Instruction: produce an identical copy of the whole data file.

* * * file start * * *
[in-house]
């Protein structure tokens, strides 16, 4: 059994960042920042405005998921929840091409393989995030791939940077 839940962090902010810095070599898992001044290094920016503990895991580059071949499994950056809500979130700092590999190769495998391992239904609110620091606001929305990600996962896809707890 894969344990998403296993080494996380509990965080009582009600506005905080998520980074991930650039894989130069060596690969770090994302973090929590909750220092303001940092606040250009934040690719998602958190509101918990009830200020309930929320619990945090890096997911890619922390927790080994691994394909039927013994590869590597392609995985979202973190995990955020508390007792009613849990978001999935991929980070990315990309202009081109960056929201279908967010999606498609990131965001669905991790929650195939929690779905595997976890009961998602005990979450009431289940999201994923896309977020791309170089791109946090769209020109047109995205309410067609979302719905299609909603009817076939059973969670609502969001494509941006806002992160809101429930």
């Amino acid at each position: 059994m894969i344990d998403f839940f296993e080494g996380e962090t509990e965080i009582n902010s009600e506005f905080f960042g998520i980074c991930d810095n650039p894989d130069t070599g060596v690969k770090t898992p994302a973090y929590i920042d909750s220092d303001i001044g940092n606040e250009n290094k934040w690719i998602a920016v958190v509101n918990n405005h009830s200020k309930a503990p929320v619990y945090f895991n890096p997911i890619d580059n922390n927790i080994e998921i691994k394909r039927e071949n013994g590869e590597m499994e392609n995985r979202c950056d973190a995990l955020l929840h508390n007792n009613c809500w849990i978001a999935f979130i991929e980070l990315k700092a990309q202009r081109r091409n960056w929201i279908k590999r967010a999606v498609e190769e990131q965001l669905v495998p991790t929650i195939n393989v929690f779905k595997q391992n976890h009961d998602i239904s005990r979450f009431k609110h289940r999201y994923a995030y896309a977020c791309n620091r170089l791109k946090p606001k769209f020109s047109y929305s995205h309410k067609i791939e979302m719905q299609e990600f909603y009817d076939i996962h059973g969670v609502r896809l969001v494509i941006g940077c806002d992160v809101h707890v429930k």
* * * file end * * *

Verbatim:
[in-house]
């Protein structure tokens, strides 16, 4: 059994960042920042405005998921929840091409393989995030791939940077 839940962090902010810095070599898992001044290094920016503990895991580059071949499994950056809500979130700092590999190769495998391992239904609110620091606001929305990600996962896809707890 894969344990998403296993080494996380509990965080009582009600506005905080998520980074991930650039894989130069060596690969770090994302973090929590909750220092303001940092606040250009934040690719998602958190509101918990009830200020309930929320619990945090890096997911890619922390927790080994691994394909039927013994590869590597392609995985979202973190995990955020508390007792009613849990978001999935991929980070990315990309202009081109960056929201279908967010999606498609990131965001669905991790929650195939929690779905595997976890009961998602005990979450009431289940999201994923896309977020791309170089791109946090769209020109047109995205309410067609979302719905299609909603009817076939059973969670609502969001494509941006806002992160809101429930």
């Amino acid at each position: 059994m894969i344990d998403f839940f296993e080494g996380e962090t509990e965080i009582n902010s009600e506005f905080f960042g998520i980074c991930d810095n650039p894989d130069t070599g060596v690969k770090t898992p994302a973090y929590i920042d909750s220092d303001i001044g940092n606040e250009n290094k934040w690719i998602a920016v958190v509101n918990n405005h009830s200020k309930a503990p929320v619990y945090f895991n890096p997911i890619d580059n922390n927790i080994e998921i691994k394909r039927e071949n013994g590869e590597m499994e392609n995985r979202c950056d973190a995990l955020l929840h508390n007792n009613c809500w849990i978001a999935f979130i991929e980070l990315k700092a990309q202009r081109r091409n960056w929201i279908k590999r967010a999606v498609e190769e990131q965001l669905v495998p991790t929650i195939n393989v929690f779905k595997q391992n976890h009961d998602i239904s005990r979450f009431k609110h289940r999201y994923a995030y896309a977020c791309n620091r170089l791109k946090p606001k769209f020109s047109y929305s995205h309410k067609i791939e979302m719905q299609e990600f909603y009817d076939i996962h059973g969670v609502r896809l969001v494509i941006g940077c806002d992160v809101h707890v429930k």